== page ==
March 16, 2016 (San Diego) Clinton swept all five states on this last Tuesday. in Ohio, Florida, Illinois, Missouri and North Carolina. Florida, North Carolina and Ohio were not even close. Missouri as of this morning trends Clinton with 99 percent of the tally, but has yet to be called by the New York Times and Illinois was close last night, but still went into the Clinton column.
So to the numbers that matter. The pledged delegate count. Clinton widened her count, to 1050 pledged delegates, which translate to 44.1 percent of the necessary delegates to secure the delegation at the convention floor. She needs 2383 delegates to secure this. There is a slight chance, that Sanders might surprise everybody since only 37 percent of the delegates have been allocated. The problem is what Sanders needs to do to first catch up, and them overcome the Clinton campaign. It is the level of over performance and upsets that are needed.
We know that this is the way the Sanders campaign feels, and they expected to be behind at this stage of the game. They told as much to CNN overnight. So while we see an extremely narrow map, that includes big wins in places like California, which are rich delegate states, we are having a problem seeing any path for the nomination. As the race continues, this is not set in stone. races remain dynamic. So the numbers might change. For the moment we see this as a difficult, almost impossible task.
We know that the campaign is revealing deep fissures in the democratic party. We expect the Democratic party to continue to drift right, and like the Republicans, to split. The left wing of the party feels unrepresented, and ignored. While that division is far more under the surface, it will continue to fester. As the parties realign, and the Republican Party going away is possible, the left wing will feel increasingly left out. So as the democrats abandon their old coalition, a new party in the left will rise. The Sanders voters are not going away. They want change. We are seeing the beginning of major changes in the American political system.
Trump and the Republicans
Donald J Trump won three of the states, Florida, Illinois and North Carolina. Florida for example was a winner take all state. So all 99 delegates went to Trump. Missouri is still to be called between Ted Cruz and Trump, and Governor John Kasich won his home state of Ohio.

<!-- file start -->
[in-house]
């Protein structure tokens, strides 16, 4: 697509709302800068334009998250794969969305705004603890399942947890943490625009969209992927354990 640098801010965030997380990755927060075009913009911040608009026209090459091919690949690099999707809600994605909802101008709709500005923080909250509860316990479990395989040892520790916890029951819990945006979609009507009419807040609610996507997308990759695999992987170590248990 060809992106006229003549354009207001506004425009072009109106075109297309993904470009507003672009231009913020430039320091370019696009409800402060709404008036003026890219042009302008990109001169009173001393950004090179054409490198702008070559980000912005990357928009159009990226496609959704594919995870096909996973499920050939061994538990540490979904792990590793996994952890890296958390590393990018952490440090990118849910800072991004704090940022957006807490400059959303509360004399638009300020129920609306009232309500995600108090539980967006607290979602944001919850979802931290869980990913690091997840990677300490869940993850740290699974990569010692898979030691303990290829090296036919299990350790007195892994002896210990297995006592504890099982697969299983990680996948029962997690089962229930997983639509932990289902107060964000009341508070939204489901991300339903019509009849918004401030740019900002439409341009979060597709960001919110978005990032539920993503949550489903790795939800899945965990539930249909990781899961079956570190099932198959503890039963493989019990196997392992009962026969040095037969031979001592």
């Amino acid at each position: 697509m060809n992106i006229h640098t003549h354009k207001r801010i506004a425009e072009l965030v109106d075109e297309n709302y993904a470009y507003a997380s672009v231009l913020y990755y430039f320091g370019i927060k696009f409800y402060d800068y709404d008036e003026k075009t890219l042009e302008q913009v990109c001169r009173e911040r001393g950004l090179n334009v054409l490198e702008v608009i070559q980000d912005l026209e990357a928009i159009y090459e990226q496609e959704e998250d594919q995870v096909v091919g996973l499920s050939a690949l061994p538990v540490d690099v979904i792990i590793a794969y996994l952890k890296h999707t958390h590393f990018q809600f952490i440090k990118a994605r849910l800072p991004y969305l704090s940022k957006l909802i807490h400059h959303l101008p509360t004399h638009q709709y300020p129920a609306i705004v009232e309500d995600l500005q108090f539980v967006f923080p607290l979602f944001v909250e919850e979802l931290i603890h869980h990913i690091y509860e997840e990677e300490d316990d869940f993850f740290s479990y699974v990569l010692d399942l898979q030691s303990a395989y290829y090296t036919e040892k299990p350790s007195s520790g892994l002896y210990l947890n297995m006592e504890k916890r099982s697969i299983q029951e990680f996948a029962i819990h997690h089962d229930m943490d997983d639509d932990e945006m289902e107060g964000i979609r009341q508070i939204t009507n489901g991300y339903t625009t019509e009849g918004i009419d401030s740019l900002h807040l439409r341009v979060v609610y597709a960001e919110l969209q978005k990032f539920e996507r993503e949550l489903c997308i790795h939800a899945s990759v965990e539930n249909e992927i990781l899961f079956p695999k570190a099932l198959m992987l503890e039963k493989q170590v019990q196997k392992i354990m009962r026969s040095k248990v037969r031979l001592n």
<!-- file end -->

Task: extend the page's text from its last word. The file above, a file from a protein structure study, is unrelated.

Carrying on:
So now to the all important delegate count. Trump widened his lead. He has 690 pledged delegates, translating to 66.8 percent of the delegates needed. Ted Cruz is behind him with 419, which translates to 33.9 percent of the delegates needed. Kasich is behind, and would have dropped off if he lost his home state of Ohio, with 146, which translates to 11.8 percent.
With Senator Marco Rubio dropping off from the race the math has become that much easier for Trump. In our mind, Trump is very much so on the way to the nomination. He needs 1247, with 58 percent of delegates allocated so far. He might fall short, and if he does such, we will have, very much so, a brokered convention.
On to the General
The Democratic Party will nominate Clinton in Philadelphia. There is no doubt of that at this point. Before last night, the math was still difficult, but possible for Sanders. At this point we just don’t see it. In our mind, Democrats are nominating one the weakest candidates in decades and this is still a change election. To be blunt, calls for party unity will not go well and we do expect many Sanders supporters to either vote third party, or stay home, or vote for Trump if he gets the nomination.
Moreover, Sanders has run one of the cleanest campaigns in recent memory. He really never went negative. What the Clinton campaign called smears, were not. We don’t expect that from whoever the Republicans run. The pummeling will soon start, and we expect to see one of the dirtiest general elections in recent memory. To be blunt, Republicans have enough opposition research to fill a few landfills. Anybody who expects them not to use it, is dreaming.
We also expect Kasich to drop off soon, and that will simplify the math and make Trump able to take it on a first vote. What we have seen in the primary, we will continue to see. Trump will go after Clinton in ways that are out of the norm of U.S. politics. We have said in the past. As much as we consider Trump a danger, he has a very good chance, due to the dynamics this year, of becoming the next President of the United States. The democrats are helping by nominating a weak establishment candidate. One that we expect to shift right, not center, right, as she moves to the general.